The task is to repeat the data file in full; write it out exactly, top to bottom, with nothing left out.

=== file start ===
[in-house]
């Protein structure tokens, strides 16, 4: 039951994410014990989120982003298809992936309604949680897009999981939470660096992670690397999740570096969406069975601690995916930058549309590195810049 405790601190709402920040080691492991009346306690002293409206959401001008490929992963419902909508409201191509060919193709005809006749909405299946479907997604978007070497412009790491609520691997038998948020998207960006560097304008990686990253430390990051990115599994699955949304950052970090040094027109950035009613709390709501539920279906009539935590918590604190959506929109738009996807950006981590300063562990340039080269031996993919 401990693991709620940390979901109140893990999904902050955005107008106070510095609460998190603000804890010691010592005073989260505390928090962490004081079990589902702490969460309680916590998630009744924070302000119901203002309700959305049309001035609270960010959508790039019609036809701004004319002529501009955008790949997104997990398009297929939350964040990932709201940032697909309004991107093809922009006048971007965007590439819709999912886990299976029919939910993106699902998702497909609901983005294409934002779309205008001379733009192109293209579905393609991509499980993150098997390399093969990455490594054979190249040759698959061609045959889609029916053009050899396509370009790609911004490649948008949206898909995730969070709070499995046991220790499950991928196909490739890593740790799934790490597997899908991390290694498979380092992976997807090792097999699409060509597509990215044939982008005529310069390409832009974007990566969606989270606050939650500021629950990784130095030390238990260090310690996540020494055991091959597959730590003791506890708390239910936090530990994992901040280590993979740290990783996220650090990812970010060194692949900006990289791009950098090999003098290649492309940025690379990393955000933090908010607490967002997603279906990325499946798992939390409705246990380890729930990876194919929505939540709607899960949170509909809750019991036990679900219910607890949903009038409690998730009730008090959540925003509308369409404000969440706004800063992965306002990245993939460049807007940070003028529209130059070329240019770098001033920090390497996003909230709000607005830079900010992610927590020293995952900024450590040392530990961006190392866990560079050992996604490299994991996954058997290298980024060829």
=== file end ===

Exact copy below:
[in-house]
């Protein structure tokens, strides 16, 4: 039951994410014990989120982003298809992936309604949680897009999981939470660096992670690397999740570096969406069975601690995916930058549309590195810049 405790601190709402920040080691492991009346306690002293409206959401001008490929992963419902909508409201191509060919193709005809006749909405299946479907997604978007070497412009790491609520691997038998948020998207960006560097304008990686990253430390990051990115599994699955949304950052970090040094027109950035009613709390709501539920279906009539935590918590604190959506929109738009996807950006981590300063562990340039080269031996993919 401990693991709620940390979901109140893990999904902050955005107008106070510095609460998190603000804890010691010592005073989260505390928090962490004081079990589902702490969460309680916590998630009744924070302000119901203002309700959305049309001035609270960010959508790039019609036809701004004319002529501009955008790949997104997990398009297929939350964040990932709201940032697909309004991107093809922009006048971007965007590439819709999912886990299976029919939910993106699902998702497909609901983005294409934002779309205008001379733009192109293209579905393609991509499980993150098997390399093969990455490594054979190249040759698959061609045959889609029916053009050899396509370009790609911004490649948008949206898909995730969070709070499995046991220790499950991928196909490739890593740790799934790490597997899908991390290694498979380092992976997807090792097999699409060509597509990215044939982008005529310069390409832009974007990566969606989270606050939650500021629950990784130095030390238990260090310690996540020494055991091959597959730590003791506890708390239910936090530990994992901040280590993979740290990783996220650090990812970010060194692949900006990289791009950098090999003098290649492309940025690379990393955000933090908010607490967002997603279906990325499946798992939390409705246990380890729930990876194919929505939540709607899960949170509909809750019991036990679900219910607890949903009038409690998730009730008090959540925003509308369409404000969440706004800063992965306002990245993939460049807007940070003028529209130059070329240019770098001033920090390497996003909230709000607005830079900010992610927590020293995952900024450590040392530990961006190392866990560079050992996604490299994991996954058997290298980024060829």